Iridescent’s mission is to provide engineering and technology education to underrepresented young people, with a focus on girls, to build future leaders and innovators. The organization trains “professional engineers, scientists, and parents to deliver cutting-edge STEM education to underserved girls, children and their families.” You can follow founder and CEO Tara Chklovski to stay up to date on what this organization is doing.
This national organization provides K-16 curriculum for 21st-century skills and STEM learning. Their middle-grade curriculum features 400+ hours of “blended-learning curriculum and project-based activities for in-school, after-school, and summer bridge programming.” The high school curriculum features over 3,000 hours of the same type of learning opportunities. They also “partner with companies to connect students and adult learners to in-demand career pathways. Corporations and government entities partner with STEM 101 to develop real-world projects for classroom and workforce service use.”
Stoked aims to mold future leaders through mentoring, opportunity, and action. “Through mentorship and action sports culture, STOKED empowers underserved youth to reach their fullest potential, instilling passion, resilience, and determination,” says the organization. With classes, after-school, and weekend programs, students learn to skateboard, design skateboards using STEM skills, and even learn about marketing and branding. “Stoked Prep Middle School program includes skateboard instruction and project-based activities including STEM and multimedia art lessons related to action sports culture. In addition, students will design and facilitate community service projects.” The high school program, Stoked for Success, is a leadership development program that uses “action sports culture to positively impact youth. Students learn to snowboard, skateboard, and surf, as well as gain professional mentorship, to become college and career ready.” Stoked is currently available in New York, Chicago, and Los Angeles.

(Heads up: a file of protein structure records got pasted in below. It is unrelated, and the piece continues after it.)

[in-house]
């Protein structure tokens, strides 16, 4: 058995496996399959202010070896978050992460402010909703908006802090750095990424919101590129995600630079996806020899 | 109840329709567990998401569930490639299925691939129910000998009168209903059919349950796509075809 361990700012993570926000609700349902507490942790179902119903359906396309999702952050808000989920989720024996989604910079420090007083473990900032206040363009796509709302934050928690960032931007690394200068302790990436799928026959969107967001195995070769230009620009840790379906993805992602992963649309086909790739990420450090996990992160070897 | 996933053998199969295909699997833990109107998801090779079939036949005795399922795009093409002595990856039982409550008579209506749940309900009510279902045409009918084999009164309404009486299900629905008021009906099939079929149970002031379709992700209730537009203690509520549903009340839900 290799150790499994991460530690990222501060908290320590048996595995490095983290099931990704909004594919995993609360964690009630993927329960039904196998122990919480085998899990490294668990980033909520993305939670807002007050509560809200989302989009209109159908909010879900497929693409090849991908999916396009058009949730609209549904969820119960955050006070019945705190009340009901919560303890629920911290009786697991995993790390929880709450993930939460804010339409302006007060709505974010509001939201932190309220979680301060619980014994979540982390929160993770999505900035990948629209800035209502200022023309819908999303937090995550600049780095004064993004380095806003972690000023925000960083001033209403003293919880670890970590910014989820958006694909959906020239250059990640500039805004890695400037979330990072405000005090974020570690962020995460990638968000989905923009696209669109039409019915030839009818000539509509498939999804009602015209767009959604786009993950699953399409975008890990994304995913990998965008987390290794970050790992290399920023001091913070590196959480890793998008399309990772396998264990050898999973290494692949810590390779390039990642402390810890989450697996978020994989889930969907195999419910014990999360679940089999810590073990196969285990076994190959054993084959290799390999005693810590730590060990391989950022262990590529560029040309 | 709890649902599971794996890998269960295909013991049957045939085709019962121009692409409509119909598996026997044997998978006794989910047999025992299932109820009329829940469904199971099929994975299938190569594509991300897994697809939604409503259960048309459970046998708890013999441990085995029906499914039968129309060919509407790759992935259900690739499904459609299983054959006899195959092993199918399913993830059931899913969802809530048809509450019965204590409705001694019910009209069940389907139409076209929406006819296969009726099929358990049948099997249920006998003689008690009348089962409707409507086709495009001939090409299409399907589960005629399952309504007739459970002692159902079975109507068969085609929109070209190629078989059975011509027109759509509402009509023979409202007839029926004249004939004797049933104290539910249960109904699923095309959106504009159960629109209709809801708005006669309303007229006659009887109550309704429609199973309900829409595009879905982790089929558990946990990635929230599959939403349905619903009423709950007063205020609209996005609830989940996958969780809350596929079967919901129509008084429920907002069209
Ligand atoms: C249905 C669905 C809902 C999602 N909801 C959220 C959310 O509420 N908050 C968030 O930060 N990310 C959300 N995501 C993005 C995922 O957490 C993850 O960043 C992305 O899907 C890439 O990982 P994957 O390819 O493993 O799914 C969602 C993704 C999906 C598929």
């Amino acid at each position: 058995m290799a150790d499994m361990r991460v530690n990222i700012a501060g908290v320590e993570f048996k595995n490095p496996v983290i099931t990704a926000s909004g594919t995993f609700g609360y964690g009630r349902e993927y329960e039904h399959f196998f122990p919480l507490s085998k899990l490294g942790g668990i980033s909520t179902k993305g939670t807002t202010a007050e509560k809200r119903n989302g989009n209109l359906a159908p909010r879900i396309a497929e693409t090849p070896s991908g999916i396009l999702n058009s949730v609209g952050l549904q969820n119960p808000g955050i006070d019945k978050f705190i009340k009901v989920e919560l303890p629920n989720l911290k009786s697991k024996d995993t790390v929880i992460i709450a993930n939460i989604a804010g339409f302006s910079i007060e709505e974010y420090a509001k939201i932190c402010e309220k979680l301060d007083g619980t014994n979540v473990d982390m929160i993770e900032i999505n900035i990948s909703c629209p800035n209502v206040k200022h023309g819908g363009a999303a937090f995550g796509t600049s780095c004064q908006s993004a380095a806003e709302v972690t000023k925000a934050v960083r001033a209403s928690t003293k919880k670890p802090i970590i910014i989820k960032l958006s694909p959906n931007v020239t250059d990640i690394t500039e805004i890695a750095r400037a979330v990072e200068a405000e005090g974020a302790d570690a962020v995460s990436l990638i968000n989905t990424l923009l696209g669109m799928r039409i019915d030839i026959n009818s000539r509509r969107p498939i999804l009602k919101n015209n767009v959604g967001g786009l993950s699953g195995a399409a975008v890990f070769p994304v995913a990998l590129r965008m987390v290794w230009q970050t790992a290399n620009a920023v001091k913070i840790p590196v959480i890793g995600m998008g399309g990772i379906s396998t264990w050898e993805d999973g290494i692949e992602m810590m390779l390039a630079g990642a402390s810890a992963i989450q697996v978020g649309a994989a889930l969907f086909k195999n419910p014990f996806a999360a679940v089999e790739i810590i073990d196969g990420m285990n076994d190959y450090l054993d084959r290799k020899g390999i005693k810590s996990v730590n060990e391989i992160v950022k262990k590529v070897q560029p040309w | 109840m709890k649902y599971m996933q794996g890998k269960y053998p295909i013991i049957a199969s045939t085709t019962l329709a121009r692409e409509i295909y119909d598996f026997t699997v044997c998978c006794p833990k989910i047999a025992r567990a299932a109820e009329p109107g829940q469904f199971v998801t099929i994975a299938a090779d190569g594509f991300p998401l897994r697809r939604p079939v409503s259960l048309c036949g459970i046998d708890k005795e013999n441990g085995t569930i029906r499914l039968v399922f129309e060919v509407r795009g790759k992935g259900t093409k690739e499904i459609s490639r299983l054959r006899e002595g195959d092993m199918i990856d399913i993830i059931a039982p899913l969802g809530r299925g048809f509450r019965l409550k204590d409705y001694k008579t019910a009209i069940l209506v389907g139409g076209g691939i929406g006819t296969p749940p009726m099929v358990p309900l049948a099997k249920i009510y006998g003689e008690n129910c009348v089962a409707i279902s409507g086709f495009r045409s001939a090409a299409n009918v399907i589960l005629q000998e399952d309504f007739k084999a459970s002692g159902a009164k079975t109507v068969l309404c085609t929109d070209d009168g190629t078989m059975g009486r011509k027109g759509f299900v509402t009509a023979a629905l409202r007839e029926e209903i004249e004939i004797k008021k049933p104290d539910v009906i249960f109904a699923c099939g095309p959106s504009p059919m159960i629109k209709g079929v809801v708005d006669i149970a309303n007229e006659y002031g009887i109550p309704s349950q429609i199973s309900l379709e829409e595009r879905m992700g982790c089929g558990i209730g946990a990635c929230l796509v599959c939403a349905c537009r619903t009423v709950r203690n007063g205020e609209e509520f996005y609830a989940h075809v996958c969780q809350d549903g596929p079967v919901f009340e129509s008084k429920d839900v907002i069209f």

Every year, Technovation puts out the call for teams of girls from all over the world to learn and apply the skills to problem-solve using technology. “Girls work in teams to build both a mobile app and a business plan to launch that app, supported by mentors and guided by our curriculum. Technovation’s curriculum takes students through four stages of launching a mobile app startup, inspired by the principles of design thinking.”
Jennifer L.M. Gunn spent 10 years in newspaper and magazine publishing before moving to public education. She is a curriculum designer, teaching coach, and high school educator in New York City. She is also co-founder of the annual EDxEDNYC Education Conference for teacher-led innovation, and regularly presents at conferences on the topics of adolescent literacy, leadership, and education innovation.